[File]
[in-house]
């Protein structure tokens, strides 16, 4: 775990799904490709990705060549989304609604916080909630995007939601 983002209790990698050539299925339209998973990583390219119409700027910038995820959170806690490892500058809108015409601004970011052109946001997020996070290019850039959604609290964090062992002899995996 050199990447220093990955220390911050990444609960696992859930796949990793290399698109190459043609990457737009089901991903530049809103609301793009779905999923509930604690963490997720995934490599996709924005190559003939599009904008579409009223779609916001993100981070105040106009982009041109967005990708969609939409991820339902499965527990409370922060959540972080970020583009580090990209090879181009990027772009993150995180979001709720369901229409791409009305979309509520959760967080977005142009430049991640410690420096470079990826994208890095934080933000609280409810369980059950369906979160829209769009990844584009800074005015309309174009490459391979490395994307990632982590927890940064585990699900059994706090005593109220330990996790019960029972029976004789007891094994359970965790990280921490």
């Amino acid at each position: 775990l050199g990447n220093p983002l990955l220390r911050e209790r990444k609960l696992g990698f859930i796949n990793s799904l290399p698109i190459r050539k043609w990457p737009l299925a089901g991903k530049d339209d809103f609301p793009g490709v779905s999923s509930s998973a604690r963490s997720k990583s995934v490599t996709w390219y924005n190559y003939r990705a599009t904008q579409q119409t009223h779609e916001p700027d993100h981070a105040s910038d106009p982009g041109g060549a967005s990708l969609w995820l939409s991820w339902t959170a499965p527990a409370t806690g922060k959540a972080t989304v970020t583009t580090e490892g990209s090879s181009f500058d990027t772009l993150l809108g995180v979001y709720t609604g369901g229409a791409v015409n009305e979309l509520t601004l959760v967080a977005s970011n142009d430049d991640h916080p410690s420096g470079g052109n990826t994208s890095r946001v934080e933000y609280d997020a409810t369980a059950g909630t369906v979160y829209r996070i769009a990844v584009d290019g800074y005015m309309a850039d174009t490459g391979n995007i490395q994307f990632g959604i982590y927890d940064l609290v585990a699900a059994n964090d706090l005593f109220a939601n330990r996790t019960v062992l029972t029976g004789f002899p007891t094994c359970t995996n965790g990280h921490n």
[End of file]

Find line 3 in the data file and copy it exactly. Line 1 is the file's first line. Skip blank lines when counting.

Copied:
């Amino acid at each position: 775990l050199g990447n220093p983002l990955l220390r911050e209790r990444k609960l696992g990698f859930i796949n990793s799904l290399p698109i190459r050539k043609w990457p737009l299925a089901g991903k530049d339209d809103f609301p793009g490709v779905s999923s509930s998973a604690r963490s997720k990583s995934v490599t996709w390219y924005n190559y003939r990705a599009t904008q579409q119409t009223h779609e916001p700027d993100h981070a105040s910038d106009p982009g041109g060549a967005s990708l969609w995820l939409s991820w339902t959170a499965p527990a409370t806690g922060k959540a972080t989304v970020t583009t580090e490892g990209s090879s181009f500058d990027t772009l993150l809108g995180v979001y709720t609604g369901g229409a791409v015409n009305e979309l509520t601004l959760v967080a977005s970011n142009d430049d991640h916080p410690s420096g470079g052109n990826t994208s890095r946001v934080e933000y609280d997020a409810t369980a059950g909630t369906v979160y829209r996070i769009a990844v584009d290019g800074y005015m309309a850039d174009t490459g391979n995007i490395q994307f990632g959604i982590y927890d940064l609290v585990a699900a059994n964090d706090l005593f109220a939601n330990r996790t019960v062992l029972t029976g004789f002899p007891t094994c359970t995996n965790g990280h921490n």